Prediction in a changing world
Numerous language processing models emphasize the importance of listeners’ ability to predict upcoming information for efficient language comprehension and learning. Much of the evidence for these models is derived from studies of comprehension in well-known or familiar (i.e. predictable) contexts. However, speakers are pressed to prioritize novel information, suggesting that everyday conversation does not typically rehash redundant events. In developmental and learning contexts this problem may be compounded by the fact that listeners may still be learning about the language and the world. Therefore, these listeners may not have sufficient knowledge to generate predictions. In all of these circumstances, prediction might be counter-productive for comprehension.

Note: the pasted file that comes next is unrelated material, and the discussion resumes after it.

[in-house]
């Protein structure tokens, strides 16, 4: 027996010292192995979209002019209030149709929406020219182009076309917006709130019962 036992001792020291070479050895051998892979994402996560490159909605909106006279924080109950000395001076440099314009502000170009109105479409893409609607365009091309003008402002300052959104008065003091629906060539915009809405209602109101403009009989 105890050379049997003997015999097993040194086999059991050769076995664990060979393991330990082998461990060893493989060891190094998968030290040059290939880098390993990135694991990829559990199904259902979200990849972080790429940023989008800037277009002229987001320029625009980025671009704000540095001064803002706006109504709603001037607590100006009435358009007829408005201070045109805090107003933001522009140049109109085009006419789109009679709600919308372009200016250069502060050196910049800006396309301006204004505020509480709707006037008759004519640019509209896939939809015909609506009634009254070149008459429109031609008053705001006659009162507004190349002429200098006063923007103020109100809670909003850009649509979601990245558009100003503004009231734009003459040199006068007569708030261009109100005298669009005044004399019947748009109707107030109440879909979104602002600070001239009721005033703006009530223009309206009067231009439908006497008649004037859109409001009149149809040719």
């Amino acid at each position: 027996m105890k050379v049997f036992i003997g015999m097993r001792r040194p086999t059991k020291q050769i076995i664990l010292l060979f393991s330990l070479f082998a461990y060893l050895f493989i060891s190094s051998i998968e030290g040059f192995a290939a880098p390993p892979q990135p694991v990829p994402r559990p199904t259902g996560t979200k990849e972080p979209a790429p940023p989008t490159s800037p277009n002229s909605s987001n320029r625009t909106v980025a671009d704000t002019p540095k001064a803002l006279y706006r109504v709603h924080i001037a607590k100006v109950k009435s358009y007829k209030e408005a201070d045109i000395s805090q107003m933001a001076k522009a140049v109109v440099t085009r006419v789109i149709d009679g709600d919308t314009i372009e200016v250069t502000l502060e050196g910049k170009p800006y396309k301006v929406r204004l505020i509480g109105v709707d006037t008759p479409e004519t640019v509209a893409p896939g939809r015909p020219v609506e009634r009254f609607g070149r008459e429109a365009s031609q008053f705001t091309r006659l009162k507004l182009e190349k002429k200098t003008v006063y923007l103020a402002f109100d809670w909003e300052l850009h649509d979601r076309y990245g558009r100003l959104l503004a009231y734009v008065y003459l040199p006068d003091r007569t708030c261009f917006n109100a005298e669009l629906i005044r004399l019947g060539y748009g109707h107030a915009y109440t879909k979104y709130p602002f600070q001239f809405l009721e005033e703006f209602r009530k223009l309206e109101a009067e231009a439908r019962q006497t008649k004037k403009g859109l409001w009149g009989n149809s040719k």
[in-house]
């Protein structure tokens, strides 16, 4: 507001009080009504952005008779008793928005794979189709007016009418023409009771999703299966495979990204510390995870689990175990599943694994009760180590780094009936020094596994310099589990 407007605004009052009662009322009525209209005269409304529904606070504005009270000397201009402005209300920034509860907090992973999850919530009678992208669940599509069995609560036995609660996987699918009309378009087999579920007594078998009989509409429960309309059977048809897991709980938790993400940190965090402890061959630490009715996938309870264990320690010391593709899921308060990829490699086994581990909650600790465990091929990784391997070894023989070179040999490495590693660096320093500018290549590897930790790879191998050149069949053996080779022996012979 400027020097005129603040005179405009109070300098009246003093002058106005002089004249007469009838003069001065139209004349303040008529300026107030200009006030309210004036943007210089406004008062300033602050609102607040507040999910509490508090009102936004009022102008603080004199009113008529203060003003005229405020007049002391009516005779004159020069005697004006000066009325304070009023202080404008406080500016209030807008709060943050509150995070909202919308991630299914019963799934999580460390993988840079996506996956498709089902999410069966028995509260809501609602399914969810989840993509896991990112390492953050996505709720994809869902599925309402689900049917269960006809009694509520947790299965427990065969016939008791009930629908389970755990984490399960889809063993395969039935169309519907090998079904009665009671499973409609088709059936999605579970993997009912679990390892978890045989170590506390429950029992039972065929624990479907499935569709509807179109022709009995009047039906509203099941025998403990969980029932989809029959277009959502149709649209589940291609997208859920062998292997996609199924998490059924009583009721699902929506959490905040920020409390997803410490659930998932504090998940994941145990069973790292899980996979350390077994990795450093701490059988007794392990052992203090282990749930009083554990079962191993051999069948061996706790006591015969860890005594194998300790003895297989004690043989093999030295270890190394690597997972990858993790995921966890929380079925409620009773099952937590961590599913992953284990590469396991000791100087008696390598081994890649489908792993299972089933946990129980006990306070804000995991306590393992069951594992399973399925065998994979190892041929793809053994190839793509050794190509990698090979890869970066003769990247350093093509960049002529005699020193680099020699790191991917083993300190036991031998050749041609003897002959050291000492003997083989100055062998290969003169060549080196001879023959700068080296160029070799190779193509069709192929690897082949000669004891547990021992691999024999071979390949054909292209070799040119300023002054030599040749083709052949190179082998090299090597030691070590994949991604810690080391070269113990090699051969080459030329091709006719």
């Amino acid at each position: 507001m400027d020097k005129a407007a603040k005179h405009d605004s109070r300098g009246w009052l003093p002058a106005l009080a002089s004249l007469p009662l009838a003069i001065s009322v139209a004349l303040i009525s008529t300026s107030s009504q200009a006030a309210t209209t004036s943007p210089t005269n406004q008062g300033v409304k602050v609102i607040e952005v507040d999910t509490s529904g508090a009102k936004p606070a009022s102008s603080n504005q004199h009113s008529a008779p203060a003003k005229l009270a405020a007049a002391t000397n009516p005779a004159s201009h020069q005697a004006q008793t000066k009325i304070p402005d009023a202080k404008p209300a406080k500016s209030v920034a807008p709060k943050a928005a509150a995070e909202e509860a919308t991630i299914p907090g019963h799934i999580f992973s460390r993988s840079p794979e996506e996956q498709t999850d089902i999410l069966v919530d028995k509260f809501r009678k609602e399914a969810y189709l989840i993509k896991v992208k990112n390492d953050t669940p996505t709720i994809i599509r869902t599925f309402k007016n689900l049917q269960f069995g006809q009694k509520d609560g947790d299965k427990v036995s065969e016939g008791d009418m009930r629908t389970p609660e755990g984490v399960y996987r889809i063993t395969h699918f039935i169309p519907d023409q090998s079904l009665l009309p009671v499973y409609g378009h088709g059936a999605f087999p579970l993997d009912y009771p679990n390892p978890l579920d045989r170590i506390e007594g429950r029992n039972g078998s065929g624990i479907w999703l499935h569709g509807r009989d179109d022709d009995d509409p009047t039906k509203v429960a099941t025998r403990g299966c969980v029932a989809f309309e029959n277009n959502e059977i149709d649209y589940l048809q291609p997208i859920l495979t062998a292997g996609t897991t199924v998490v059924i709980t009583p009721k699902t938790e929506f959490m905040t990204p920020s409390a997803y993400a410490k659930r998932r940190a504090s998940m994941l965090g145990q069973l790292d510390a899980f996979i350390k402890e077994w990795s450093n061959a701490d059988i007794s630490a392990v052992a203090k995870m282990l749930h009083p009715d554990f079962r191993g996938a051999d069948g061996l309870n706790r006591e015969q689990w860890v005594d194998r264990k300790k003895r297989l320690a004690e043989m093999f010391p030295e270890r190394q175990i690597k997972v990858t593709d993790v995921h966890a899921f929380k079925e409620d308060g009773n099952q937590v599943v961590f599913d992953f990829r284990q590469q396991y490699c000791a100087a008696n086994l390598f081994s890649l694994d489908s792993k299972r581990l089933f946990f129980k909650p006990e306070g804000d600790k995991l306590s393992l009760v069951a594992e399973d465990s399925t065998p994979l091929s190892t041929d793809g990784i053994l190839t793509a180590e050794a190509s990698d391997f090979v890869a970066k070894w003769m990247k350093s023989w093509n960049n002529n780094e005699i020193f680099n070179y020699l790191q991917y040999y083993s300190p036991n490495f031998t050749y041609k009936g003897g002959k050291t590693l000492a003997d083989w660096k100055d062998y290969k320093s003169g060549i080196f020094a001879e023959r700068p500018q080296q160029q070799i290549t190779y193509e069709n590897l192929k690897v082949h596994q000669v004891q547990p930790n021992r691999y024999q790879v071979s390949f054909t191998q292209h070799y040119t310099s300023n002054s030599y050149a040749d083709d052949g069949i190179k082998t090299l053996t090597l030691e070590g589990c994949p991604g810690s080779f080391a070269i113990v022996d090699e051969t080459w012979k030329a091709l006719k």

I will discuss several studies that measure whether and how adult and child listeners deploy predictive mechanisms while learning about new events and words. Together, these studies paint a broader picture that fluent adult listeners become exquisitely sensitive and flexible to changing context and circumstances and can rapidly shift their predictions in the face of change. In children, these skills develop gradually over an extended period. I will argue that by incorporating developmental insights and learning paradigms into studies of linguistic prediction, we can develop more nuanced models of how and when prediction supports everyday communication and learning.